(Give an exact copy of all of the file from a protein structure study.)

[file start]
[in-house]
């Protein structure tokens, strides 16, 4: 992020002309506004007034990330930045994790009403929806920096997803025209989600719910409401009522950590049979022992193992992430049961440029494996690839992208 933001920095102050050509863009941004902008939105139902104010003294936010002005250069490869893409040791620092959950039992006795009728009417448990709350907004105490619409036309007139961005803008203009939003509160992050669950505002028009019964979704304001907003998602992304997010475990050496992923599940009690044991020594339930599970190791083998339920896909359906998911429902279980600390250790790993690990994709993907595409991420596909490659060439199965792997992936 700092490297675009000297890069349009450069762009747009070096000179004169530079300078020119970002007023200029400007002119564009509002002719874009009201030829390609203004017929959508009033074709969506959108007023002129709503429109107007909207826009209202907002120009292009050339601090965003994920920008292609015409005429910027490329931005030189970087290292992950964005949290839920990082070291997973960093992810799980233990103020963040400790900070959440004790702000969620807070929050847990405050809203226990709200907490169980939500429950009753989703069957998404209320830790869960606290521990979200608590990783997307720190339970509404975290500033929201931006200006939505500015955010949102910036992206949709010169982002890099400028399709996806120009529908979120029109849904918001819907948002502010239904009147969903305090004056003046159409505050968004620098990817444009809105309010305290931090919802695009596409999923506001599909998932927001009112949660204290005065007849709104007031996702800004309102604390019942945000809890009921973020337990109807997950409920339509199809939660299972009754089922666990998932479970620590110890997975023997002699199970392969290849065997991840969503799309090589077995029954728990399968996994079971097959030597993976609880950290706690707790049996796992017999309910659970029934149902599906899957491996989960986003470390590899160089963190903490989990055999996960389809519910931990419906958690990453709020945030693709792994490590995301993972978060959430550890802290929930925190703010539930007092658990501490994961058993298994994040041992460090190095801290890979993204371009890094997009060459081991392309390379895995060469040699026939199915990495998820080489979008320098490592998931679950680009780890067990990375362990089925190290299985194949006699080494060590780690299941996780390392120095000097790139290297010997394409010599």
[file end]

[in-house]
């Protein structure tokens, strides 16, 4: 992020002309506004007034990330930045994790009403929806920096997803025209989600719910409401009522950590049979022992193992992430049961440029494996690839992208 933001920095102050050509863009941004902008939105139902104010003294936010002005250069490869893409040791620092959950039992006795009728009417448990709350907004105490619409036309007139961005803008203009939003509160992050669950505002028009019964979704304001907003998602992304997010475990050496992923599940009690044991020594339930599970190791083998339920896909359906998911429902279980600390250790790993690990994709993907595409991420596909490659060439199965792997992936 700092490297675009000297890069349009450069762009747009070096000179004169530079300078020119970002007023200029400007002119564009509002002719874009009201030829390609203004017929959508009033074709969506959108007023002129709503429109107007909207826009209202907002120009292009050339601090965003994920920008292609015409005429910027490329931005030189970087290292992950964005949290839920990082070291997973960093992810799980233990103020963040400790900070959440004790702000969620807070929050847990405050809203226990709200907490169980939500429950009753989703069957998404209320830790869960606290521990979200608590990783997307720190339970509404975290500033929201931006200006939505500015955010949102910036992206949709010169982002890099400028399709996806120009529908979120029109849904918001819907948002502010239904009147969903305090004056003046159409505050968004620098990817444009809105309010305290931090919802695009596409999923506001599909998932927001009112949660204290005065007849709104007031996702800004309102604390019942945000809890009921973020337990109807997950409920339509199809939660299972009754089922666990998932479970620590110890997975023997002699199970392969290849065997991840969503799309090589077995029954728990399968996994079971097959030597993976609880950290706690707790049996796992017999309910659970029934149902599906899957491996989960986003470390590899160089963190903490989990055999996960389809519910931990419906958690990453709020945030693709792994490590995301993972978060959430550890802290929930925190703010539930007092658990501490994961058993298994994040041992460090190095801290890979993204371009890094997009060459081991392309390379895995060469040699026939199915990495998820080489979008320098490592998931679950680009780890067990990375362990089925190290299985194949006699080494060590780690299941996780390392120095000097790139290297010997394409010599």